“On Christ the solid rock I stand, all other ground is sinking sand…”
I love the hymn, but it lies.
It doesn’t mean to, of course. It means to tell a deep truth…but I think the way it is put in practice, at least, is a lie.
Because while we may talk about God as “solid ground,” and the God seen in Christ as “solid ground,” we also talk about God as breath and wind.
So which is it? As Nicodemus asks Jesus, “How can this be?”
Well, it is because it’s not true…it’s deeper than truth. It’s more than true.
What I’m getting at is: it’s all metaphor. God may be unchanging, but is also the “wild goose” of Celtic wisdom, running roughshod and rampant across existence. “God can’t be boxed in or pinned down,” we say, and yet we sing of God as “the rock.”
Faith turns into lunacy when the metaphor becomes the idol.
And let’s be honest: you don’t want solid ground. Solid ground is difficult to till. Solid ground is brittle, and breaks but doesn’t give in the way you need useful ground to give. Solid ground may not shift, but living things need shift.
You cannot root in solid ground.
You cannot breathe in solid ground.
Solid ground is a tomb which could not contain the Christ.
The quest for the spiritual seeker, then, is not to find the solid ground and build a house there, but rather to embrace the uncertainty of life and living. Hug change and keep it close. Learn to keep your heart nimble, to dance when the “earth moves under your feet” as St. Carol of the Kings sang.
Because God is only solid ground insofar as existing in God allows you to shift and move with the waves of life.
Because God is only secure insofar as rooting yourself in God pushes you toward the skies, toward change and growth…and nothing alive escapes change, Beloved.
Base religion speaks of God and God’s ways, “God’s laws,” God’s edicts as airtight and immovable.
And yet the Christ spoke of God’s ways as moving mountains (Mark 11:23) and likened them to weed infestation. (Matthew 13:31-32) Dynamic, not stoic.
I knew someone who told me that they, when visiting Colorado, had told a mountain to move. They stood at the base of a mountain and did this. They were so secure in their faith, they said, that they were certainly hopeful, if not certainly certain, that it would shift ever so slightly. Or, perhaps, a stone would fall at that very moment.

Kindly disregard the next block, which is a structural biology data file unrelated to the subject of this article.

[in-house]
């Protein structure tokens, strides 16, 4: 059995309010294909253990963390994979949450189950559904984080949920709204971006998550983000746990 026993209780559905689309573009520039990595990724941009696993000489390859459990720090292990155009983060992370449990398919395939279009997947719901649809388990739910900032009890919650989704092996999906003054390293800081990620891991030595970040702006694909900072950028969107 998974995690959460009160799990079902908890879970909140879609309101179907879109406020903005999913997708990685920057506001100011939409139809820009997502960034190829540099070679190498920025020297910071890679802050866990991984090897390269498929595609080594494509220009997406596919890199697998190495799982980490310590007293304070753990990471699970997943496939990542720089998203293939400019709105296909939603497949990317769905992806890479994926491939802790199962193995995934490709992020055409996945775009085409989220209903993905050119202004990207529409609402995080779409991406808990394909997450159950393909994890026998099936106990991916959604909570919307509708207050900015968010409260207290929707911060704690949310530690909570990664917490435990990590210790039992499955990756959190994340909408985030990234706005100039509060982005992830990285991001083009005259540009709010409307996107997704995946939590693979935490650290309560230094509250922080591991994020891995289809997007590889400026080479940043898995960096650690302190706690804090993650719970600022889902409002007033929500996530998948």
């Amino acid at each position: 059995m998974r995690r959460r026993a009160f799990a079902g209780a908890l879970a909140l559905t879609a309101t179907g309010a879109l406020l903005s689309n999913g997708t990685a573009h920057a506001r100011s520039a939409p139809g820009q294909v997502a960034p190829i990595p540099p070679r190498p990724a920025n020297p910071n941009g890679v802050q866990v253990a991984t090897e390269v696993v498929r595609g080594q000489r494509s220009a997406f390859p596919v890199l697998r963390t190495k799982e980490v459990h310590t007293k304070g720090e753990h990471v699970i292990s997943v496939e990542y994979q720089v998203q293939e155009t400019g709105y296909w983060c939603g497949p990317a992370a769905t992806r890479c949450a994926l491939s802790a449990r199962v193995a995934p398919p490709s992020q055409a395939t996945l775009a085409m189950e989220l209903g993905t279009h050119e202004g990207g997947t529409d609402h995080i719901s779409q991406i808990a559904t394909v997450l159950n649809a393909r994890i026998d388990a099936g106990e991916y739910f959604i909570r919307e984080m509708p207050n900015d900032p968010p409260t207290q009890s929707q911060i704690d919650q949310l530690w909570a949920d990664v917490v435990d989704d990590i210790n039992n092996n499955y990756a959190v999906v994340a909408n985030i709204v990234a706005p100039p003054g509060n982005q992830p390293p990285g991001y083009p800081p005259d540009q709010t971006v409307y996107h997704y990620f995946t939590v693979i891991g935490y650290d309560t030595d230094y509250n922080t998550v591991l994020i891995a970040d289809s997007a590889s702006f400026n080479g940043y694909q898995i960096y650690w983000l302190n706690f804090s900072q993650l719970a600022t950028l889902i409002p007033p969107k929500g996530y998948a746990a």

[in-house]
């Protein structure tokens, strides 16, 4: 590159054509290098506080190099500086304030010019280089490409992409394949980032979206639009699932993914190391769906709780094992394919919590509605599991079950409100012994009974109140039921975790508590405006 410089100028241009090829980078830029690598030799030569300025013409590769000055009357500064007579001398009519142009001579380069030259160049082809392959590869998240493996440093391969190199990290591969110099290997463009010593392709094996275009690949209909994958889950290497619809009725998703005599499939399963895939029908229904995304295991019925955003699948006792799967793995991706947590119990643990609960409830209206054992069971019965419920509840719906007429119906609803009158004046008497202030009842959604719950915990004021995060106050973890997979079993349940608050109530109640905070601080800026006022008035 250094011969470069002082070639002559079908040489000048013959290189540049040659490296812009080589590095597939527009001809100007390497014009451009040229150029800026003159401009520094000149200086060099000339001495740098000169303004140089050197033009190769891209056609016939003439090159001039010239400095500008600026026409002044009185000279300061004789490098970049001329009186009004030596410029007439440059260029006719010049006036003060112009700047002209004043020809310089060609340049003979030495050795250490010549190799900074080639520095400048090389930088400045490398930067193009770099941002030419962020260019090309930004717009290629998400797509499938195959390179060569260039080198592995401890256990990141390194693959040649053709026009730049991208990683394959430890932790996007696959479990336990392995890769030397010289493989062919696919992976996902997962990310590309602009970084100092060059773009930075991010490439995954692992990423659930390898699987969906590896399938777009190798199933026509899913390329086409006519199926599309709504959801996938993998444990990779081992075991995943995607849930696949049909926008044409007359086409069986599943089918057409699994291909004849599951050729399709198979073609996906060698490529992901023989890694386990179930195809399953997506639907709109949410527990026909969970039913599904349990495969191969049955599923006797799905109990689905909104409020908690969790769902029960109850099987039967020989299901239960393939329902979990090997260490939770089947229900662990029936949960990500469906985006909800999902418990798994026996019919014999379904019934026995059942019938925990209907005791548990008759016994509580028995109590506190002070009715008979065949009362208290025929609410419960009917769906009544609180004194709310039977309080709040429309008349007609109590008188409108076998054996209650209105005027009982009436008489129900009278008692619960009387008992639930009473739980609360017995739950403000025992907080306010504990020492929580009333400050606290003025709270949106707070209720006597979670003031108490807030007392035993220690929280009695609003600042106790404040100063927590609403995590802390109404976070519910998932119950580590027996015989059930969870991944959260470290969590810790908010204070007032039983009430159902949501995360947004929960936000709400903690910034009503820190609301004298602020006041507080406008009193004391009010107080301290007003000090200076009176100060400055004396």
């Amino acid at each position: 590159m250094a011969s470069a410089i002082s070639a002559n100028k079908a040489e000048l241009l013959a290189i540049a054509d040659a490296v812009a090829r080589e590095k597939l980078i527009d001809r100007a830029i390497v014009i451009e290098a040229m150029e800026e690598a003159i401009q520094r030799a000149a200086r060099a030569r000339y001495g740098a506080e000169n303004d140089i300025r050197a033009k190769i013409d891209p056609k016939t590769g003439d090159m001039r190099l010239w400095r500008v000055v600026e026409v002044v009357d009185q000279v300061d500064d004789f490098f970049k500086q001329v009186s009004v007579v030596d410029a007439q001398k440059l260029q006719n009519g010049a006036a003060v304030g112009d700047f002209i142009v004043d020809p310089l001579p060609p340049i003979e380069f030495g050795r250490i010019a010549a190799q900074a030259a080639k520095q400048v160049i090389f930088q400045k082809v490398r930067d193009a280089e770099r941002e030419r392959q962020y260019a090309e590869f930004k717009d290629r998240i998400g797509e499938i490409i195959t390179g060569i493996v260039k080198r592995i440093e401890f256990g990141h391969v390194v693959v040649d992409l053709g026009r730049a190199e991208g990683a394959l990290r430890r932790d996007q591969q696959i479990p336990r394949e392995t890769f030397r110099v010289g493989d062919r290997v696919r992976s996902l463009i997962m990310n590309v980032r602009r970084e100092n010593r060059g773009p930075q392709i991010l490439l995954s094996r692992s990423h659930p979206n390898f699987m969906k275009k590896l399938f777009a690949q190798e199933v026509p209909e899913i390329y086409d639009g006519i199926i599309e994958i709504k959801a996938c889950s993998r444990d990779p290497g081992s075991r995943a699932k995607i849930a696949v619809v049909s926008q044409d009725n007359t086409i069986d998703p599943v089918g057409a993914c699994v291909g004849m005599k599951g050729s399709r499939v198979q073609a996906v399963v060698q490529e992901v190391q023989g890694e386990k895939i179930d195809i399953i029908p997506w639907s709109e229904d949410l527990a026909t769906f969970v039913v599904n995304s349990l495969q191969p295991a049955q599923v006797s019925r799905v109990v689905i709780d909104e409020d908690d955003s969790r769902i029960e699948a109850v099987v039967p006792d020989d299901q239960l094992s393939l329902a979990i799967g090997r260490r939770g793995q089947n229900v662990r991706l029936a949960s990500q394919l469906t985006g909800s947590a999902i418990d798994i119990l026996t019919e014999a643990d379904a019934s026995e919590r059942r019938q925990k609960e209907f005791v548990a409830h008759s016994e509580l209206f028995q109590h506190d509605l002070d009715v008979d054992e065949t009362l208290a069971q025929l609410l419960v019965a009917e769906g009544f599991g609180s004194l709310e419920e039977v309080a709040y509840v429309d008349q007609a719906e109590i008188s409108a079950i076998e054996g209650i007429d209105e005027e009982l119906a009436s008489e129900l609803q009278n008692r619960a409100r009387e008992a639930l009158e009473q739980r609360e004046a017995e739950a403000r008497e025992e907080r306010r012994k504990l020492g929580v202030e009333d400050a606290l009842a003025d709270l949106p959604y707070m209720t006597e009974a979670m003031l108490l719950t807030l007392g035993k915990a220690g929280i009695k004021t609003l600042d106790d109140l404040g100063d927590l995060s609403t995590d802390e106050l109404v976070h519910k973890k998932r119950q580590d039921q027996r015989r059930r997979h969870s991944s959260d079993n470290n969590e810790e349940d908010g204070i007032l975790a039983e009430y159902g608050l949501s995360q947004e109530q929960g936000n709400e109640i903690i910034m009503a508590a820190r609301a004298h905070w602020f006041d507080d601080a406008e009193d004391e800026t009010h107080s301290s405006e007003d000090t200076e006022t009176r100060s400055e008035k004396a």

Nothing happened, of course, because the analogy is not reality. It is truer than reality…we have trouble grasping that, but that’s kind of the point: it can’t be grasped.
Instead of viewing God as a solid rock, or an old man in the sky who sent a memo in the form of the Bible giving instructions for life (which, honestly, is largely what base religion has taught us: that God is just a more perfect version of the most powerful self we know, giving orders), try viewing God like a doe deep in the woods who you have trouble seeing, but chase after.
Imagine the chase as being the goal, the pursuit. Imagine the tracks you find here and there, as enough evidence to give your soul hope and nourishment that something is worth following, and that the playful way the prints dance gives you a hint that the doe knows you’re following, knows you even, and desires the chase, too.
And when you spot the doe, those times that you do, you only do so because the doe lets you watch it eat, and you’re still enough to notice it. Both things have to happen.
Solid ground is overrated, Beloved.
God is only solid in being fluid. God is only secure in God’s wildness.
I mean, it’s almost like the kind of paradox Jesus spoke about all the time, right? That “lose your life to gain it” thing? I mean, it’s almost like Jesus was dropping hints, making tracks for us to follow the whole time, but we were too busy making him into an idol to see it…